Hang the duck in a cool, dry place. The temperature should be below 40 degrees F. Be creative! We hung our duck from a pull-down weight machine in our garage. Place a plate below the duck to catch any drippings and allow the duck hang over-night. If you can’t find a cool, dry place to hang your duck, you can dry it in the refrigerator by propping the duck up so that air can circulate around it.

Creating the Glaze
In a wok or a large deep pan, combine all of the ingredients except the cornstarch and water (ginger, water, honey, rice wine, rice vinegar) and bring to a boil. Make sure the cornstarch and water are well-combined and add to the ingredients in the wok. Return the mixture to a boil until it thickens enough to coat the back of a spoon. Remove from heat.

Holding onto the string used to hang the duck, lower whole bird into the glaze, turning to coat completely. Raise duck and allow to drip for a moment before lowering to coat again. When duck stops dripping, return it to its drying place (the garage, the fridge, etc.) and re-hang. The duck should be hung for at least two more hours and allowed to drip onto a plate or bucket.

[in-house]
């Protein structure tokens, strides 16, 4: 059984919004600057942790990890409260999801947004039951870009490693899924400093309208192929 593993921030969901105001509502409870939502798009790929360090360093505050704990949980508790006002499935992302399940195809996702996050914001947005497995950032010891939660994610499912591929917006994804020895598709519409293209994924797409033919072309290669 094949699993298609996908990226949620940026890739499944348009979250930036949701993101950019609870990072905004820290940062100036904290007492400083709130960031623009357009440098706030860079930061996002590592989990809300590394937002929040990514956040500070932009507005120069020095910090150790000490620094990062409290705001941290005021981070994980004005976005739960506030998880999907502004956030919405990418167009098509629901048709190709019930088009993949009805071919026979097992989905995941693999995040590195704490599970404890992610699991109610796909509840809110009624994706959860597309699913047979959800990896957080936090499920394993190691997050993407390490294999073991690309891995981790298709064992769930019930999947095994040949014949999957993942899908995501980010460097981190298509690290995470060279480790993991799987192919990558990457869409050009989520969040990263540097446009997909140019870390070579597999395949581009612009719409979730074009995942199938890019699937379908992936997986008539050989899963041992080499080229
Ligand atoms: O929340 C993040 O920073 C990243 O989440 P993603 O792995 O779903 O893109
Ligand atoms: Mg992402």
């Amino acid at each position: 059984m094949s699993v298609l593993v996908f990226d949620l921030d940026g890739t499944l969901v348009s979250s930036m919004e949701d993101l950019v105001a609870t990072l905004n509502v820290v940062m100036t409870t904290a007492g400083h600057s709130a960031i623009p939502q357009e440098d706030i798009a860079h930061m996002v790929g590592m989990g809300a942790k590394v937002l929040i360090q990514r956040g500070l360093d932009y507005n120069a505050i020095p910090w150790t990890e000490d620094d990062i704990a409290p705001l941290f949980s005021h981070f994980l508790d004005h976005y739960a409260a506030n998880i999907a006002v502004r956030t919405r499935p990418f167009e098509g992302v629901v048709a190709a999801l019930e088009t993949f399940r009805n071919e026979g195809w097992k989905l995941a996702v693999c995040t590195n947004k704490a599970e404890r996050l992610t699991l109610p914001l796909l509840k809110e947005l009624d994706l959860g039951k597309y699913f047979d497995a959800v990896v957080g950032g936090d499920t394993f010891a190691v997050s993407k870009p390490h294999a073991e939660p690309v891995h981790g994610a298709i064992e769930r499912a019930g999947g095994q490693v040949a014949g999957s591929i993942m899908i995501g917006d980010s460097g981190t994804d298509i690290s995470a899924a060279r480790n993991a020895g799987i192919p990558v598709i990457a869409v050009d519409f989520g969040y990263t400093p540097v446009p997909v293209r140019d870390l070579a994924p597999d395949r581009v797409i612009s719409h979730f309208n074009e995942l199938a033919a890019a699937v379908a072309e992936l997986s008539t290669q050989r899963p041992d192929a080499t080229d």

Roasting the Duck
While the duck is drying, turn your oven to 350 F degrees.

Place the duck in a roasting pan, breast side up, and add 1" of water to the pan to keep the duck moist as it roasts. Roast duck for 2-1/2 to 3 hours, turning halfway through to allow the skin to brown evenly. When the duck is done, the skin will be a glossy, molasses color and a thermometer inserted into the breast reads at least 165 F degrees.

Once the duck has cooled, begin by removing and preparing the duck skin and meat, cutting legs and thighs away from the body by slicing through the joints. Peel skin from legs and thighs, slicing into thin strips. Remove breast skin in one piece - it should come away easily by sliding your fingers between the skin and meat loosen it. Cut breast skin in half, lengthwise, slicing each piece of breast skin into thin strips. Remove meat from breast bone, legs and thighs and cut into thin strips.

For the Crepes
1/2 cup gluten-free flour
1/2 cup milk
1/4 cup lukewarm water
2 large eggs
4 tablespoons unsalted butter, separated
Pinch of salt